How low can Congress go, at least in the category of job approval? An average of seven different polls taken during the past month showed that only 15.6 percent of Americans approve of the job our law-makers are doing, while a resounding 78.7 percent disapprove — a resounding discrepancy.
Before throwing too many stones, however, we need to remember that we elected the same people we’re criticizing. Many of our senators and representatives were put in office precisely because they positioned themselves as die-hard party ideologues who signed pledges or promised to take an inflexible stand on issues like taxes or spending cuts.
If we intentionally elect intractable defenders of pet positions, how can we expect them to work together in a system that by nature calls for cooperation and compromise? It’s like trying to plunge a toilet with a hammer, and the whole mess over Congress’ self-imposed sequestration crisis is going to stink up the place until some of those hammers either undergo a radical conversion or get sent back to the toolshed and replaced with more appropriate implements.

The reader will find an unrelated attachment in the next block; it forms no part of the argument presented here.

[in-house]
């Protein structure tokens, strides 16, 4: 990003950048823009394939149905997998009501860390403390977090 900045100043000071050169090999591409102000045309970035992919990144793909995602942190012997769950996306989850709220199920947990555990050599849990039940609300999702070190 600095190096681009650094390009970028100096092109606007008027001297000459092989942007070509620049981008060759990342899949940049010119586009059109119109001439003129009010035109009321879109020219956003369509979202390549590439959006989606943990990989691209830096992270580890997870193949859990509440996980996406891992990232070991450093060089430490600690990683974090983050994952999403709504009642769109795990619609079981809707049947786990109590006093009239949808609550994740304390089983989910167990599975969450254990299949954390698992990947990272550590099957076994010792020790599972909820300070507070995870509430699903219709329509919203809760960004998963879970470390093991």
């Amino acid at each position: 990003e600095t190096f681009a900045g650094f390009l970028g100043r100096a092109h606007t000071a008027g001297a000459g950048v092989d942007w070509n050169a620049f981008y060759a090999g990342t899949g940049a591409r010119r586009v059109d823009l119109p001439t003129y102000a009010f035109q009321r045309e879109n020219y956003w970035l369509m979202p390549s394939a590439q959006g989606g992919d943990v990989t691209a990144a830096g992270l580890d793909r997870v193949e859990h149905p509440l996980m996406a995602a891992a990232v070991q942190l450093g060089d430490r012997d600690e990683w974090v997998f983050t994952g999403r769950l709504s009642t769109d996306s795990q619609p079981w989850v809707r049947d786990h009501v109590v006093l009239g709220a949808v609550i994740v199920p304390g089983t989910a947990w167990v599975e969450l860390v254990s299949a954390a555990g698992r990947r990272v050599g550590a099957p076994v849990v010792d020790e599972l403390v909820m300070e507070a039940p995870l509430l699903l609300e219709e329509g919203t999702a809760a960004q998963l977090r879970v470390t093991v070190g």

It’s not as if there are no cooperative options available: Alan Simpson and Erskine Bowles, co-chairmen of the biartisan National Commission on Fiscal Responsibility and Reform, continue to promote what seems like a reasonable course, but to little avail.
I continue to hope and pray for a miraculous spirit of collaboration to exorcise the demons of obduracy and get Congress on a cooperative path before running into March 1’s broad-axed budget butchering, but time is growing short.
With the aroma from Capitol Hill smelling more and more like a barnyard, perhaps related metaphors are not out of place: when mulish and pig-headed people play chicken, they all end up with egg on their faces, and the country’s future is put out to pasture.
Something to think about when the next elections come around …